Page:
How Much Positive Momentum Does Pres. Bush's Reelection Entail?

Discussion in 'Economy' started by NATO AIR, Nov 3, 2004.

  1. NATO AIR
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    NATO AIR Senior Member

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    I've heard his reelection would be good for the economy, but in what ways and how good?

    i ask this mainly because i don't know enough about economic matters to seperate spin from reality and facts in the majority of articles and columns i've read about this issue.
     
  2. sagegirl
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    sagegirl Member

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    Only time will tell. There are idealogical differences in economic matters, and generally the terms liberal and conservative (and I dislike labels) get reversed when it comes to the economy.

    If you think that the budget should be balanced (that is basically, that spending does not exceed revenues taken in) you can be accused of slowing the growth of the economy. But by over spending the budget, and accumulating a huge deficit, that at some point can, in and by itself, limit growth, its the same end result. And I guess most people think that growing the economy is a good idea.???!!! It depends on your point of view ....Keep in mind that Bush did not veto any spending bill in his first 4 years.

    The budget and deficit issues are really a smoke and mirrors game.....a very serious game. In recent times inflation, spending, gnp and many other economic indicators are "adjusted" and usually paint a prettier picture of the facts. One instance of this is off - setting deficit spending by tying up funding from other programs,two examples are the social security trust fund and the airport tax (everytime you buy a ticket that money goes into a fund to improve air traffic control and airports) As long as the money in the fund is being used to offset some expenditure ,the money in the fund cannot be spent on its intended purpose. This sort of gaming goes on ALOT. Some refer to it as Reaganomics. It is a tactic to make things look good.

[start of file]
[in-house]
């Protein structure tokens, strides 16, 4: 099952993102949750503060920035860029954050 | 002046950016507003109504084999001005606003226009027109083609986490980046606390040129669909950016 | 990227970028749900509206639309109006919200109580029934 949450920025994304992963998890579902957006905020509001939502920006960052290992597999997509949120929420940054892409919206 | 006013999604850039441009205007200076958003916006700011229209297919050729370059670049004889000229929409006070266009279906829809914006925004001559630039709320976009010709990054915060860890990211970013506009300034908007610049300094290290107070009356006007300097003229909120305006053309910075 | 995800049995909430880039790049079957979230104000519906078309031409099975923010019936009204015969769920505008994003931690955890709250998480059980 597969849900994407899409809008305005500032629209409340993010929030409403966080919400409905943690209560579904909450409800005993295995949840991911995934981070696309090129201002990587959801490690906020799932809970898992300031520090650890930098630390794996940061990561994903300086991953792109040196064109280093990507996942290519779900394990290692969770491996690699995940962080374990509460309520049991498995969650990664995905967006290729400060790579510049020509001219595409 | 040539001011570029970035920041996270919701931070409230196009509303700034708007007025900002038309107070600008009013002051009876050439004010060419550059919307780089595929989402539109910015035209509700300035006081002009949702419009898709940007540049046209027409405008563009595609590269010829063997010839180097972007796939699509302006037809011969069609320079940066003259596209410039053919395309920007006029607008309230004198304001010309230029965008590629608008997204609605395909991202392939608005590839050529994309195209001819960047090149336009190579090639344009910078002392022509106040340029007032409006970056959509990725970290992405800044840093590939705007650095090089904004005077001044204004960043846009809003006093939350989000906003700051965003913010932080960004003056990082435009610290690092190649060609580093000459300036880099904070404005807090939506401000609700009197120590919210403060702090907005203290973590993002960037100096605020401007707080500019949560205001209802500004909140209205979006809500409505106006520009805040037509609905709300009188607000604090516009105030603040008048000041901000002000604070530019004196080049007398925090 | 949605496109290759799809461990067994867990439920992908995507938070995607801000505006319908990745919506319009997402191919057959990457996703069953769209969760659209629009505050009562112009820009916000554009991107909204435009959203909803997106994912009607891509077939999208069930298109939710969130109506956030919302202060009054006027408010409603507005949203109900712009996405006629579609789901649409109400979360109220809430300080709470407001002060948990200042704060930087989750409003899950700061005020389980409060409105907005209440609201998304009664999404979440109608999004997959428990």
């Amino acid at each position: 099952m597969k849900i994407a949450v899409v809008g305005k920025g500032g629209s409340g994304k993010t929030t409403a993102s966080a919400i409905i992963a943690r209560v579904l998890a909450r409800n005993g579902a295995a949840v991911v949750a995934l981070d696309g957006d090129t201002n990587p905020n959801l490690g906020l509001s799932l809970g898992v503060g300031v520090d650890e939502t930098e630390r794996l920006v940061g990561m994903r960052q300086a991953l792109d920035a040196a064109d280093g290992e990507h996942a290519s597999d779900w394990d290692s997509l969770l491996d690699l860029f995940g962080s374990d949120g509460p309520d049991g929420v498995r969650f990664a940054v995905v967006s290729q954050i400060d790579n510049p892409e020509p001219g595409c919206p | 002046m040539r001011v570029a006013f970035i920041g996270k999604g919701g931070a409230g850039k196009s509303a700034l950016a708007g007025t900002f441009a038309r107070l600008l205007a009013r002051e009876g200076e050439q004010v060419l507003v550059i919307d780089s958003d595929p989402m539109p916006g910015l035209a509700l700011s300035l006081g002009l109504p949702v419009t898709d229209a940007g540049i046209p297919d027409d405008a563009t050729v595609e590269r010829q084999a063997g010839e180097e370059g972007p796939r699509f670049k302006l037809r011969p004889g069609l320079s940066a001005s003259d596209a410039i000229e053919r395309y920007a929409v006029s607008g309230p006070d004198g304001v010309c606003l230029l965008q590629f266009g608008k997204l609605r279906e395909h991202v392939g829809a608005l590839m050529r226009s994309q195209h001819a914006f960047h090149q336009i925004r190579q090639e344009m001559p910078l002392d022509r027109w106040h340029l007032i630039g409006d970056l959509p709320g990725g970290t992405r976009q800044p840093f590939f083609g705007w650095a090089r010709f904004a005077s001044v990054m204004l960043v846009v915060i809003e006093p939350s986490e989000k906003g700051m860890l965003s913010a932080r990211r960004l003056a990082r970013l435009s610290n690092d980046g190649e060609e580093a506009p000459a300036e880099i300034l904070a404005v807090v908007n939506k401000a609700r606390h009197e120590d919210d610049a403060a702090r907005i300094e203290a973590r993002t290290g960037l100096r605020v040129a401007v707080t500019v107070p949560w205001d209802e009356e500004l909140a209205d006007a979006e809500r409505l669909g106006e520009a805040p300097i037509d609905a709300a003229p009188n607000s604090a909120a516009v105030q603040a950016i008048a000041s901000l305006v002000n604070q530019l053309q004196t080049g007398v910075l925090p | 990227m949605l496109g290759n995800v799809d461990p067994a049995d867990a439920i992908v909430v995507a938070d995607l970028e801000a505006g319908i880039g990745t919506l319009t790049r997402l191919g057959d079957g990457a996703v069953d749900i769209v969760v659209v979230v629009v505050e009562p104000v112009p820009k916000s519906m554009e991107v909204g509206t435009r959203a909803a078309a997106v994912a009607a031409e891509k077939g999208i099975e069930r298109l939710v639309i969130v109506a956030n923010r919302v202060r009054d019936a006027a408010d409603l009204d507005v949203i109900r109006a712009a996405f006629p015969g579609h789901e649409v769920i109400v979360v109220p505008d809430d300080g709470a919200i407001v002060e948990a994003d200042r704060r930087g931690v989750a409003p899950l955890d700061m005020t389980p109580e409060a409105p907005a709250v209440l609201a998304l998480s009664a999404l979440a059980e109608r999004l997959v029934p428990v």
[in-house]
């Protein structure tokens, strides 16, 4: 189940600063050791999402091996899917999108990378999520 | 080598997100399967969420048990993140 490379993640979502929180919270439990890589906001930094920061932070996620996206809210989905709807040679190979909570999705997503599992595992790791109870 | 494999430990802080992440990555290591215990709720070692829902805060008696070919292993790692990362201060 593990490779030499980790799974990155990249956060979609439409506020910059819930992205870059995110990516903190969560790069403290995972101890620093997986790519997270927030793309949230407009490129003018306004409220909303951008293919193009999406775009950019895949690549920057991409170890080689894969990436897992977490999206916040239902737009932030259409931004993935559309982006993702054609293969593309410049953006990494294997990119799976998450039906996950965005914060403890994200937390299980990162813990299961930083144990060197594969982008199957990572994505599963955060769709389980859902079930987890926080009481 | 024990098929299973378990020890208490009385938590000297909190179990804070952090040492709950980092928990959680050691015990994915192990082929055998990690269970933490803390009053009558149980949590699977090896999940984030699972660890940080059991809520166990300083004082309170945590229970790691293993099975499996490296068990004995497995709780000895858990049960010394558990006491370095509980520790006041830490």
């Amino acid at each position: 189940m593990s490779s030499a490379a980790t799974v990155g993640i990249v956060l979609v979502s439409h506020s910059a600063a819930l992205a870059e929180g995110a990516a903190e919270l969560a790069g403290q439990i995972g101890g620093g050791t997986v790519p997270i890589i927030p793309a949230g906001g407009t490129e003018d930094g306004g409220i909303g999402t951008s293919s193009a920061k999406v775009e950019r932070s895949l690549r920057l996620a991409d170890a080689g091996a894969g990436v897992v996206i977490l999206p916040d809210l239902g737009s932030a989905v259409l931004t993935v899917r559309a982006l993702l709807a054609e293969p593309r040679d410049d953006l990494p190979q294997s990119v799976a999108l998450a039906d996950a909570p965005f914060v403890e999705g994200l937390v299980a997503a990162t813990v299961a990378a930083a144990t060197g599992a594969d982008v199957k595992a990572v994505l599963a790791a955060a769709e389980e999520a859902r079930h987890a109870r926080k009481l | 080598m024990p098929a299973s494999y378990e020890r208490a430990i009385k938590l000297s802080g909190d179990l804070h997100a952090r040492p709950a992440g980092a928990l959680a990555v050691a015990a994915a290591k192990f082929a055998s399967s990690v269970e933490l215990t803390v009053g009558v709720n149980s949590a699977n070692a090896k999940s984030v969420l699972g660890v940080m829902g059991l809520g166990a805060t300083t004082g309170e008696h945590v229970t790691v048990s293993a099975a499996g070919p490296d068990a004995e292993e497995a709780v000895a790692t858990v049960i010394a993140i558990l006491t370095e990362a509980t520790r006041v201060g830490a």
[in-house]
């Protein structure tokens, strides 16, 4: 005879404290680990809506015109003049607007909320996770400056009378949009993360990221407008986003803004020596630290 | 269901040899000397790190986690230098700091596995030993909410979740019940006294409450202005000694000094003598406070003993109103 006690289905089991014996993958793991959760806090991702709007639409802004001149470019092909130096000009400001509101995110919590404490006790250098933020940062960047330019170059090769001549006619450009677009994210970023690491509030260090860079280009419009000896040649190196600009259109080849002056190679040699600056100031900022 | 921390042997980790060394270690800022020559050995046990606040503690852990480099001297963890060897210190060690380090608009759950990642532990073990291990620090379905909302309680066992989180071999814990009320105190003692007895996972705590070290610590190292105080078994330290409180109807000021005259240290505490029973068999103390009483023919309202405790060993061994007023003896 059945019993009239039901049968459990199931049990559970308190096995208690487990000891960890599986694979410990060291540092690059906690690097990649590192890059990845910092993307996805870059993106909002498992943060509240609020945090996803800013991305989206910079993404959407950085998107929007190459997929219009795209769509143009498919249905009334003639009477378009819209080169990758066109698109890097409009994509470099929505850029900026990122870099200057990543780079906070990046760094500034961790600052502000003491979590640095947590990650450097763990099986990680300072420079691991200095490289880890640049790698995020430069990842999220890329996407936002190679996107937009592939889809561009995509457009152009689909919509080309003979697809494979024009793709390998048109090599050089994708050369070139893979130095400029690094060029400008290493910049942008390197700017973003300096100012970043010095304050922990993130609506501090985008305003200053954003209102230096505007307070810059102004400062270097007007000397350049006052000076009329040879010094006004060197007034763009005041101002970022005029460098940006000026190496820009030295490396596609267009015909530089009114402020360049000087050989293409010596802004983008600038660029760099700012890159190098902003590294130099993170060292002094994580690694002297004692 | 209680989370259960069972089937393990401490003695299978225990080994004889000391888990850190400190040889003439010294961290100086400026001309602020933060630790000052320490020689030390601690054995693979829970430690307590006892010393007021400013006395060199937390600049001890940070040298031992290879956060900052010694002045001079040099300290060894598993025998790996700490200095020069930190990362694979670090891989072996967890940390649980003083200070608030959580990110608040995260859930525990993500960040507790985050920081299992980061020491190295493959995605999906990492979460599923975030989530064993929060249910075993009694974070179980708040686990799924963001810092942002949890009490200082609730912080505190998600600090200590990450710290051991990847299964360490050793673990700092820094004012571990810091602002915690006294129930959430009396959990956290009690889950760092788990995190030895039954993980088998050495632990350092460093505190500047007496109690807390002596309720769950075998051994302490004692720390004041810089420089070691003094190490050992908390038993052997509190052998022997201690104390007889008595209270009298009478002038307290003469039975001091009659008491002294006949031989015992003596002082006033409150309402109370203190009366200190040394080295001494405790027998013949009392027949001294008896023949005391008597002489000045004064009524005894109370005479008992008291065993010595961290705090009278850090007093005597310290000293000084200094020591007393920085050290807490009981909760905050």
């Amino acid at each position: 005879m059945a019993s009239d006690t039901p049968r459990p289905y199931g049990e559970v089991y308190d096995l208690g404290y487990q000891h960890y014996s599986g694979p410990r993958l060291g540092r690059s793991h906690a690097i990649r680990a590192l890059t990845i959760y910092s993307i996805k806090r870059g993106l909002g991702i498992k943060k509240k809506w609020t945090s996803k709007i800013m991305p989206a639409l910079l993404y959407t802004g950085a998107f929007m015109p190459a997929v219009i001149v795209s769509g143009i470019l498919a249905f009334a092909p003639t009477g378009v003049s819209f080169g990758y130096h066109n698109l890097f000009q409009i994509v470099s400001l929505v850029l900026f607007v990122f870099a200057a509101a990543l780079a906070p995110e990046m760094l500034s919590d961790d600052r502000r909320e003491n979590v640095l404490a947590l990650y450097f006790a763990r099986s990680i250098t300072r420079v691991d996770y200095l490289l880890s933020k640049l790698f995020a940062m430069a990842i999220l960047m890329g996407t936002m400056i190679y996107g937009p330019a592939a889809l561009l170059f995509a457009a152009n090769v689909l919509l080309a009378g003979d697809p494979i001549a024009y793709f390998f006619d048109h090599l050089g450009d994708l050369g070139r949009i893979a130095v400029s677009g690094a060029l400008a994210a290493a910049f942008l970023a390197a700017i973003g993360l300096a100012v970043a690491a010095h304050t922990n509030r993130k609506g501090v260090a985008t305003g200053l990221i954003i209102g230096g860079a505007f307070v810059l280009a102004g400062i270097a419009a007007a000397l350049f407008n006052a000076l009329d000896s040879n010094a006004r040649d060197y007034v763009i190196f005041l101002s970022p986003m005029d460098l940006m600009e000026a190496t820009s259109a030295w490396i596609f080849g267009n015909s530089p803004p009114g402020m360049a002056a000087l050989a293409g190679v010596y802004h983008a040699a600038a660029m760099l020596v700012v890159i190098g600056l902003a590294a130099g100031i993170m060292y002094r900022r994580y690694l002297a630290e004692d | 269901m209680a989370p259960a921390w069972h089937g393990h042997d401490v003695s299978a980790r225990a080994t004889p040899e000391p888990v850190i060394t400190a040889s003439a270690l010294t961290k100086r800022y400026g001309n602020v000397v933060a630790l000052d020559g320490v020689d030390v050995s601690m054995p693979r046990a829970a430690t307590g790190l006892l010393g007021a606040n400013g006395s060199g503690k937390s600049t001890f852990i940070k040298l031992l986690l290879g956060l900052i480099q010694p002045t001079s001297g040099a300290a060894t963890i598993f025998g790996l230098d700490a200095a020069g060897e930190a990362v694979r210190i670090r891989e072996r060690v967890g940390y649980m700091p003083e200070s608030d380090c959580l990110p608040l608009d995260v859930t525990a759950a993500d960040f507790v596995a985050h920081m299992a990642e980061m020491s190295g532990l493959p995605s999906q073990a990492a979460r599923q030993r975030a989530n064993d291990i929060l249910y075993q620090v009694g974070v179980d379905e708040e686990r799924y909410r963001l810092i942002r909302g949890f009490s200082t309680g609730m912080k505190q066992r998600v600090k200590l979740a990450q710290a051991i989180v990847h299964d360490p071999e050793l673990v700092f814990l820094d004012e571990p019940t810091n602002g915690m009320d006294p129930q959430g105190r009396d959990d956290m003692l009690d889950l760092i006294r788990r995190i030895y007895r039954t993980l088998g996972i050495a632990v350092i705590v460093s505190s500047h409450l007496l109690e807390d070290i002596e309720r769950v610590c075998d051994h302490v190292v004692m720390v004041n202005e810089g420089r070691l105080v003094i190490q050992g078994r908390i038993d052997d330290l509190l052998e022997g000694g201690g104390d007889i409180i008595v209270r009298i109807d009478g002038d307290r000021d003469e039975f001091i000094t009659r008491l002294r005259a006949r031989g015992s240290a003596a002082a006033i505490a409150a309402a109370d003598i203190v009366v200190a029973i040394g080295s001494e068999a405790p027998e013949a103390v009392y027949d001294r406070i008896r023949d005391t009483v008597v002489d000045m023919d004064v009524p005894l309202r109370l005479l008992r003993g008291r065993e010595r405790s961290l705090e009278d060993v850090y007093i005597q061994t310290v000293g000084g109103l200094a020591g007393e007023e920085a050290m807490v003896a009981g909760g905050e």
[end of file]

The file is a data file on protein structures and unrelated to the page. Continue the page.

But in order to REALLY understand things, (and economics issues are the most difficult) one has to consider the international economy. Volumes have been written on it. some issues: currency movements, basically when foreign investors buy american goods or invest in treasuries, they convert their currency to US $$, the greater the demand for US $$$$ the more euros, yens, or pounds it takes to buy them. Since the war in Iraq, middle eastern investors converted alot of their $$$$ holdings and took them home. The result is less foreign investment in the US, translating into LESS DEMAND for dollars in world markets. However foreign governments still back up their own currencies with US $. (globally the US$ is still the principal medium of exchage) BUT THEY LIKE A STEADY DOLLAR The numbers go something like this: in 2001 the private American holdings abroad approx $6.7 trillion., that number has dropped by about $950 billion. a weaker US $ is good news for US exporters because it makes their products cheaper in foreign markets, it also helps US companies because it make imports more expensive.

    Uncertainty: The problem is that we dont save enough. To keep spending and investing at the rates we have....we have to tap into the saving of foreigners, in bookkeeping terms, undersaving, or the amount we have to borrow.... the current "account defict" $503 billion in 2002. Americans consumed $435 billion more in goods and services that the US produced and we paid for the difference by selling hundreds of billions of dollars of assets to overseas buyers and borrowing the rest from abroad. ($1.55trillion in trade deficits over the last 5 years) .